The Jonathan Ashworth interview: “We're going to shift power and resources out of Whitehall”
Shadow work and pensions secretary Jonathan Ashworth
Following his keynote speech setting out Labour’s plans for jobs and welfare, Jonathan Ashworth tells Tali Fraser about linking together health and employment services, his childhood experience of benefits and his determination to not become addicted to work.
Photography by Louise Haywood-Schiefer
Jonathan Ashworth has come to visit a food pantry in his Leicester South constituency, only a 20-minute walk from his own family home. The Wesley Hall Community Centre seems packed, but usually, he tells me, it has an even longer queue of local residents stretching around the corner waiting to collect food.
“It makes me absolutely furious that people are in this desperate situation,” the shadow work and pensions secretary says. Anita Rao, a volunteer trustee at the food pantry, tells us about some of the employment issues that visitors to the pantry are facing, including a woman who isn’t going back to work because she would end up losing more in benefits than she would make in wages after childcare.
Ashworth exclaims: “Isn’t that crazy! Childcare costs are ridiculous and they are stopping people who want to work, parents who want to work, from going back. The nation has a labour market shortage and then you have a really good example of people who want to work but are prevented from doing so because of the astronomical childcare costs facing them.”
The community centre itself is struggling after its application for council funding was denied, a situation Ashworth promises to look at. Shabana Ahmad, another trustee, says costs have gone from £15,000 to £60,000 a year while demand surges and donations dwindle “as everyone who was helping is now struggling”.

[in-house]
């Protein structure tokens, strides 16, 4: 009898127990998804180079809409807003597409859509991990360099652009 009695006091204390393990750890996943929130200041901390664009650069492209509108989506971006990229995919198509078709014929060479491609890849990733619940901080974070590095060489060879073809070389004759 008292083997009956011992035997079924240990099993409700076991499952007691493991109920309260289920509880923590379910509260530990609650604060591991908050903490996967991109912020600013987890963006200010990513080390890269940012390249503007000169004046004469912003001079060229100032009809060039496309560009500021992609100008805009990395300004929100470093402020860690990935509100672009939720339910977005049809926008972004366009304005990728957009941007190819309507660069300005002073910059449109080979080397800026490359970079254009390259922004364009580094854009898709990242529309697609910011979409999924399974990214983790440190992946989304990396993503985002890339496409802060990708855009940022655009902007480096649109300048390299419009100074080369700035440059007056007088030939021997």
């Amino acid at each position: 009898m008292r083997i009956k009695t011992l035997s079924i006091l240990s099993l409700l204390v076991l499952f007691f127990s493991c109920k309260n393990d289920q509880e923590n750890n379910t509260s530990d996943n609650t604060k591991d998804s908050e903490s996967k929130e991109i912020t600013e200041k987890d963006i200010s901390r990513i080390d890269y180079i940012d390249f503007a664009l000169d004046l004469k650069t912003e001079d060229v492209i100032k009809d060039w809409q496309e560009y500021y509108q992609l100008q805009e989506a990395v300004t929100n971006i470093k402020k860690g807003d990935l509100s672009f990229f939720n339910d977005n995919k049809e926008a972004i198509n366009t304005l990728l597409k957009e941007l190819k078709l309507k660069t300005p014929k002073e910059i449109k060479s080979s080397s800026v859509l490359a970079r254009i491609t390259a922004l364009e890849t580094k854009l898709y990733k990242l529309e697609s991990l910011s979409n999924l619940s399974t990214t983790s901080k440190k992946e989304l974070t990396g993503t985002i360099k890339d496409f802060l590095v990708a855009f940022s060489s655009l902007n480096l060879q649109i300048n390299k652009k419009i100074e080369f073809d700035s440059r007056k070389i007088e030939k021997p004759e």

“I was from a poorer working class background,” Ashworth says, “but I think things are far worse than they ever were in the Thatcher years of the 80s in terms of poverty and disadvantage. It’s why you’ve got to do things to give people proper, good, well-paying jobs, you’ve got to fix the problems within Universal Credit and then you have got to fix housing problems, childcare problems.”
It is a long list, but Ashworth, 44, who experienced his own family’s interactions with the Department for Work and Pensions (DWP) as a child, is determined to come up with solutions.
His plan involves allowing people on sickness benefits to return to the same level of welfare support if a job doesn’t work out within a year, rather than facing reassessment; promises to devolve employment services to local areas; and providing support to over-50s wanting to return to work.
There were rumours of unease within the Conservative Party following Ashworth’s recent keynote speech setting out Labour’s plan at the Centre for Social Justice (a think tank founded by former Conservative leader Iain Duncan Smith). So much so that The Times reported Mel Stride, Secretary of State at DWP, was now looking at a similar plan himself to let people keep claiming tapered sickness benefits for up to a year after returning to work.